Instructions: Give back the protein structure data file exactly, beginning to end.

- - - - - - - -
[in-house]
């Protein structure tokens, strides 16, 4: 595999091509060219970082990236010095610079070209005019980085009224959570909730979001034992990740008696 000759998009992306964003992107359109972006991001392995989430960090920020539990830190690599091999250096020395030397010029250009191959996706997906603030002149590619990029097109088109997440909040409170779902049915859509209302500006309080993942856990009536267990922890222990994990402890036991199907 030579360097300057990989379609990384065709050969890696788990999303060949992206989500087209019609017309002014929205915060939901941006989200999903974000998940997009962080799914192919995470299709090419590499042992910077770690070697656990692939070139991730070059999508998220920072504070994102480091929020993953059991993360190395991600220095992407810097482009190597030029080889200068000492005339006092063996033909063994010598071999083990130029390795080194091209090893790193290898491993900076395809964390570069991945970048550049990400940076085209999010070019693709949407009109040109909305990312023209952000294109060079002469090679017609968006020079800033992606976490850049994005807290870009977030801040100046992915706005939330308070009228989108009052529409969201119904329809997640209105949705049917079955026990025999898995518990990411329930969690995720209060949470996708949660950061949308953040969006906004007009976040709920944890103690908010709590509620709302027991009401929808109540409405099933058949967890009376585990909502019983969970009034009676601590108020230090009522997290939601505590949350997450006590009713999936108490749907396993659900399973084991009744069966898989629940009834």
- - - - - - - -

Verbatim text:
[in-house]
């Protein structure tokens, strides 16, 4: 595999091509060219970082990236010095610079070209005019980085009224959570909730979001034992990740008696 000759998009992306964003992107359109972006991001392995989430960090920020539990830190690599091999250096020395030397010029250009191959996706997906603030002149590619990029097109088109997440909040409170779902049915859509209302500006309080993942856990009536267990922890222990994990402890036991199907 030579360097300057990989379609990384065709050969890696788990999303060949992206989500087209019609017309002014929205915060939901941006989200999903974000998940997009962080799914192919995470299709090419590499042992910077770690070697656990692939070139991730070059999508998220920072504070994102480091929020993953059991993360190395991600220095992407810097482009190597030029080889200068000492005339006092063996033909063994010598071999083990130029390795080194091209090893790193290898491993900076395809964390570069991945970048550049990400940076085209999010070019693709949407009109040109909305990312023209952000294109060079002469090679017609968006020079800033992606976490850049994005807290870009977030801040100046992915706005939330308070009228989108009052529409969201119904329809997640209105949705049917079955026990025999898995518990990411329930969690995720209060949470996708949660950061949308953040969006906004007009976040709920944890103690908010709590509620709302027991009401929808109540409405099933058949967890009376585990909502019983969970009034009676601590108020230090009522997290939601505590949350997450006590009713999936108490749907396993659900399973084991009744069966898989629940009834």